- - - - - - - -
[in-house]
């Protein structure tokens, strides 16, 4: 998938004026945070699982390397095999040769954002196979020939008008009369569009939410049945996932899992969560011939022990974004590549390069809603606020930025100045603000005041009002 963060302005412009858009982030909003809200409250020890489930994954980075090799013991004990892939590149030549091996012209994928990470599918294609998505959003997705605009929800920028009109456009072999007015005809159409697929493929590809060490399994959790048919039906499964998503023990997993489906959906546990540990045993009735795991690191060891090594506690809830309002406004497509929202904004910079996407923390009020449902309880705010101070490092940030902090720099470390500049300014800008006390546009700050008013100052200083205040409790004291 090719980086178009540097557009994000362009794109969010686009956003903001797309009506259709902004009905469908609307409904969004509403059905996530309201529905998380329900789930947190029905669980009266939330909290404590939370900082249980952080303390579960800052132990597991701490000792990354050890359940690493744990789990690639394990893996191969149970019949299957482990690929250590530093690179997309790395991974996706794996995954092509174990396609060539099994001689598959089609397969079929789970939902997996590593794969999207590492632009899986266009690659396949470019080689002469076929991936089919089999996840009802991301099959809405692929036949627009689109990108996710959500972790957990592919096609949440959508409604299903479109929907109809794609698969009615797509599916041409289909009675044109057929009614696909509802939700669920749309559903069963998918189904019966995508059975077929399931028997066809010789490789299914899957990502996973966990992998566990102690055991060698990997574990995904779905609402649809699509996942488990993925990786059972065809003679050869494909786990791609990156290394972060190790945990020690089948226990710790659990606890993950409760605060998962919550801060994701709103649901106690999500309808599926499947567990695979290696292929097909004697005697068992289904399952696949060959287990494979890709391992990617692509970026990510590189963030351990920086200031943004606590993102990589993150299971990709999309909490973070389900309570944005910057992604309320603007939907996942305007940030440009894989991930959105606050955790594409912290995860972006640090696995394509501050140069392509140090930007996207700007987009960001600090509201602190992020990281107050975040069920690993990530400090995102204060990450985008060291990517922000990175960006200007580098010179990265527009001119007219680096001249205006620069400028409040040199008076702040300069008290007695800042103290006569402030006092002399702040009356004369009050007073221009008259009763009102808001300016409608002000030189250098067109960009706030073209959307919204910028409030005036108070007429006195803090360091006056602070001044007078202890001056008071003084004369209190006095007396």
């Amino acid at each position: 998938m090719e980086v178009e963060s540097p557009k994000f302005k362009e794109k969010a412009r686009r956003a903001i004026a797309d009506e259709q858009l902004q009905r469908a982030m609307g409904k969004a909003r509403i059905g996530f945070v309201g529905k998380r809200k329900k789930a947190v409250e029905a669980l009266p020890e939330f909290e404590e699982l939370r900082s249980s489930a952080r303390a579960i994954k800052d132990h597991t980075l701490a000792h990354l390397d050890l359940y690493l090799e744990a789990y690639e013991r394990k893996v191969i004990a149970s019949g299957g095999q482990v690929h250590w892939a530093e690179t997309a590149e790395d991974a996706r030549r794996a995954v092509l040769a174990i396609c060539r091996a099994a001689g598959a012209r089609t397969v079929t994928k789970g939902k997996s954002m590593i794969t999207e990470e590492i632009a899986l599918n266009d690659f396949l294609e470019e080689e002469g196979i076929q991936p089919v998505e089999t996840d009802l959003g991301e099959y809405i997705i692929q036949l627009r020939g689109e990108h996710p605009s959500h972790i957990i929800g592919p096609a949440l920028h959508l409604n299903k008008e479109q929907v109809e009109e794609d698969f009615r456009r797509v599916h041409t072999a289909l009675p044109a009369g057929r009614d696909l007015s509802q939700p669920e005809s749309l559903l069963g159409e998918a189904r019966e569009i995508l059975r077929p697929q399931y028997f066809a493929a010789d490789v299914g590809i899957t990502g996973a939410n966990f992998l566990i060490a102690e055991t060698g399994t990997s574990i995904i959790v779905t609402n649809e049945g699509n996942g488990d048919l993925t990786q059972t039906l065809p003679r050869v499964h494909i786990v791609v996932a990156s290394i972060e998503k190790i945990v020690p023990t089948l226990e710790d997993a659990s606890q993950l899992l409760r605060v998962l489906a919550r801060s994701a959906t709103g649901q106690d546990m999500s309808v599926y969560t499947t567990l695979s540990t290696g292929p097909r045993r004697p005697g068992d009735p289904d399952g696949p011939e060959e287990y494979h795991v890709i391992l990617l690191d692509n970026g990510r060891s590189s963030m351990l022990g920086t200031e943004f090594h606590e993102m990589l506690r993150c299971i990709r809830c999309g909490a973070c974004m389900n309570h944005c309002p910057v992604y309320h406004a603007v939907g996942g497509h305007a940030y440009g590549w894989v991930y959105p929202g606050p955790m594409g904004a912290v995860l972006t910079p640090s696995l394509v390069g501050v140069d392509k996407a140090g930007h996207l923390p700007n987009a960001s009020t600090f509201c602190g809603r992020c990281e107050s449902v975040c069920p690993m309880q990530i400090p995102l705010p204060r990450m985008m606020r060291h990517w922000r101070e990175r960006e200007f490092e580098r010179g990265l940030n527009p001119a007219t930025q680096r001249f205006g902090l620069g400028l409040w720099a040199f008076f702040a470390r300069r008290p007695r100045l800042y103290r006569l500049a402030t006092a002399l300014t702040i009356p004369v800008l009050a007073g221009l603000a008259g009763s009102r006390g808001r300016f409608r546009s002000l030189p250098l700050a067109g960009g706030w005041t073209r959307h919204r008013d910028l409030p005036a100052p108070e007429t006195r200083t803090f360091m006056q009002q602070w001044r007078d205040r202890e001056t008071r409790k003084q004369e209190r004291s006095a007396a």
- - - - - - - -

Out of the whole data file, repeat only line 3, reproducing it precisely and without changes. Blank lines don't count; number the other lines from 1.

């Amino acid at each position: 998938m090719e980086v178009e963060s540097p557009k994000f302005k362009e794109k969010a412009r686009r956003a903001i004026a797309d009506e259709q858009l902004q009905r469908a982030m609307g409904k969004a909003r509403i059905g996530f945070v309201g529905k998380r809200k329900k789930a947190v409250e029905a669980l009266p020890e939330f909290e404590e699982l939370r900082s249980s489930a952080r303390a579960i994954k800052d132990h597991t980075l701490a000792h990354l390397d050890l359940y690493l090799e744990a789990y690639e013991r394990k893996v191969i004990a149970s019949g299957g095999q482990v690929h250590w892939a530093e690179t997309a590149e790395d991974a996706r030549r794996a995954v092509l040769a174990i396609c060539r091996a099994a001689g598959a012209r089609t397969v079929t994928k789970g939902k997996s954002m590593i794969t999207e990470e590492i632009a899986l599918n266009d690659f396949l294609e470019e080689e002469g196979i076929q991936p089919v998505e089999t996840d009802l959003g991301e099959y809405i997705i692929q036949l627009r020939g689109e990108h996710p605009s959500h972790i957990i929800g592919p096609a949440l920028h959508l409604n299903k008008e479109q929907v109809e009109e794609d698969f009615r456009r797509v599916h041409t072999a289909l009675p044109a009369g057929r009614d696909l007015s509802q939700p669920e005809s749309l559903l069963g159409e998918a189904r019966e569009i995508l059975r077929p697929q399931y028997f066809a493929a010789d490789v299914g590809i899957t990502g996973a939410n966990f992998l566990i060490a102690e055991t060698g399994t990997s574990i995904i959790v779905t609402n649809e049945g699509n996942g488990d048919l993925t990786q059972t039906l065809p003679r050869v499964h494909i786990v791609v996932a990156s290394i972060e998503k190790i945990v020690p023990t089948l226990e710790d997993a659990s606890q993950l899992l409760r605060v998962l489906a919550r801060s994701a959906t709103g649901q106690d546990m999500s309808v599926y969560t499947t567990l695979s540990t290696g292929p097909r045993r004697p005697g068992d009735p289904d399952g696949p011939e060959e287990y494979h795991v890709i391992l990617l690191d692509n970026g990510r060891s590189s963030m351990l022990g920086t200031e943004f090594h606590e993102m990589l506690r993150c299971i990709r809830c999309g909490a973070c974004m389900n309570h944005c309002p910057v992604y309320h406004a603007v939907g996942g497509h305007a940030y440009g590549w894989v991930y959105p929202g606050p955790m594409g904004a912290v995860l972006t910079p640090s696995l394509v390069g501050v140069d392509k996407a140090g930007h996207l923390p700007n987009a960001s009020t600090f509201c602190g809603r992020c990281e107050s449902v975040c069920p690993m309880q990530i400090p995102l705010p204060r990450m985008m606020r060291h990517w922000r101070e990175r960006e200007f490092e580098r010179g990265l940030n527009p001119a007219t930025q680096r001249f205006g902090l620069g400028l409040w720099a040199f008076f702040a470390r300069r008290p007695r100045l800042y103290r006569l500049a402030t006092a002399l300014t702040i009356p004369v800008l009050a007073g221009l603000a008259g009763s009102r006390g808001r300016f409608r546009s002000l030189p250098l700050a067109g960009g706030w005041t073209r959307h919204r008013d910028l409030p005036a100052p108070e007429t006195r200083t803090f360091m006056q009002q602070w001044r007078d205040r202890e001056t008071r409790k003084q004369e209190r004291s006095a007396a």